Salutations. The current refugee crisis in Europe is heartbreaking. I can’t even bear to watch the news any more but of course I do. Here is some important stuff you need to know. You are welcome.
The current migrant CRISIS is putting a strain on the Schengen Agreement-this agreement abolished the EU’s border controls, which enables passport-free travel within the designated area. Only 6 of the 28 EU Member States are outside the Schengen zone. They are: Bulgaria, Croatia, Cyprus, Ireland, Romania and the United Kingdom. In addition, Non-EU nationals who have a Schengen visa generally wont have ID checks once they are travelling inside the zone. Yeah.
BTW, Schengen is a town in Luxembourg where the agreement was signed in 1985. You can only visit Luxembourg if you can pronounce it properly. Half truth. There are 26 countries in Schengen( 22 EU members and 4 non EU members (Iceland, Norway, Switzerland and Lietchetenstein). Schengen commenced in 1995 with the first members being: Belgium, France, Germany, Luxembourg, the Netherlands, Portugal and Spain.) The UK and Republic of Ireland have opted out of this as the UK wants to maintain its own borders (translation: we got Eurostar problems) and Dublin prefers to preserve its free movement arrangement with the UK ( called the Common Travel Area) rather than join Schengen.
But….it has all gone ‘a bit Pete Tong’ meaning: ‘its all gone a bit wrong.’ Yup. And let me tell you why. Germany has re-imposed controls on its border with Austria, this is after a record number of migrants travelled to southern Germany from Hungary, via Austria. Angela Merkel did NOT see that coming. Further, most of the migrants are fleeing Syria and other conflict zones. This has resulted in Austria restricting road and rail traffic on its border with Hungary. And Slovakia is boosting its controls on its borders with Austria and Hungary. Finally, the Dutch are now doing spot checks and Poland is considering doing the same. So, as migrants entered the EU illegally and WITHOUT a Schengen visa-Hungary became a sort of central gateway to the Schengen zone.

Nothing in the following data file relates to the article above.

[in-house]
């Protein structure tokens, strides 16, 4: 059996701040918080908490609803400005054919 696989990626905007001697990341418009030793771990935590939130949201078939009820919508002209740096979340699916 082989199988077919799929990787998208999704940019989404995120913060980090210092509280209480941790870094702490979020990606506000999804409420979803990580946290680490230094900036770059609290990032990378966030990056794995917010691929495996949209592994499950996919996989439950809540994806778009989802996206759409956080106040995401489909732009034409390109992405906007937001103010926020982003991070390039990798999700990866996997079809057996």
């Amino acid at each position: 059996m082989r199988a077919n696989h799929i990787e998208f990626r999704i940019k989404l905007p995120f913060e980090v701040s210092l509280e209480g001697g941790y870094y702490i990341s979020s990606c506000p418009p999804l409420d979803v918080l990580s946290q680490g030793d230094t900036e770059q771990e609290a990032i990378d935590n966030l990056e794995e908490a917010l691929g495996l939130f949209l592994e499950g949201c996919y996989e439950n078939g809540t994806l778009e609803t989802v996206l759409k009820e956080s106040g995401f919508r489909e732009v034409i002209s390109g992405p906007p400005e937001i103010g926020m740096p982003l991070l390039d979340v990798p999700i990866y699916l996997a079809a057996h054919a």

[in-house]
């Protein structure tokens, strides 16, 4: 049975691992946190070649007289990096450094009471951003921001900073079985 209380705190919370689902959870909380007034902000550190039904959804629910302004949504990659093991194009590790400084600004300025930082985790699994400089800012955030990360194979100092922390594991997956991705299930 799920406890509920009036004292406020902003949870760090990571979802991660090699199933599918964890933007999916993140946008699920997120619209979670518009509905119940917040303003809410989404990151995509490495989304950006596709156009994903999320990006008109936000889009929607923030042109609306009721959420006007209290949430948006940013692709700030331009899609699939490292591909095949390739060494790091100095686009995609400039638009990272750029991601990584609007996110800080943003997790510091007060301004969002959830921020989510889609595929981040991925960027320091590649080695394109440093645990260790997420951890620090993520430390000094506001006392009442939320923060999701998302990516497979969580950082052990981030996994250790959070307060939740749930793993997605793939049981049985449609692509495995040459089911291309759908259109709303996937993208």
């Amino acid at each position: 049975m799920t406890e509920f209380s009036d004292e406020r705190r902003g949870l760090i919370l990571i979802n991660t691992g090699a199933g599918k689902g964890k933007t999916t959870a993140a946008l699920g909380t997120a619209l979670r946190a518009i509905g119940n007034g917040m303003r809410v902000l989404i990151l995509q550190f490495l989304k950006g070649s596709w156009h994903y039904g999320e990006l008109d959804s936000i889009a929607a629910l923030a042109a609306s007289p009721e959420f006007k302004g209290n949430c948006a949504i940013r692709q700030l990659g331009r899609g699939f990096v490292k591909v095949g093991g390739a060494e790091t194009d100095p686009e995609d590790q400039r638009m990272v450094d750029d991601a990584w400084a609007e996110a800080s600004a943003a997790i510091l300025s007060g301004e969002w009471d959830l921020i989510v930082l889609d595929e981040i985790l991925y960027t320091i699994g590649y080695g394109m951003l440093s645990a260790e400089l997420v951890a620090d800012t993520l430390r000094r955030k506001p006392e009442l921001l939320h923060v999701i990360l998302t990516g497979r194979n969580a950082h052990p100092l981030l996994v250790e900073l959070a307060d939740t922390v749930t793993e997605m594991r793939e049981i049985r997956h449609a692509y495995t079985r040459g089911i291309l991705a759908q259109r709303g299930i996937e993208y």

The EU Commission President, Jean-Claude Junker recently called the free movement under Schengen “a unique symbol of European integration.” Not sure what he is saying now, but something along the lines of, ‘please pass the salt.’ For real. But actually, under the Schengen rules, signatories may re-instate internal border controls for 10 days, if deemed necessary for public policy or national security reasons. If the problem persists, the controls can be maintained for renewable periods of up to 20 days and for a maximum of 2 months. So, watch this space.
And there’s more…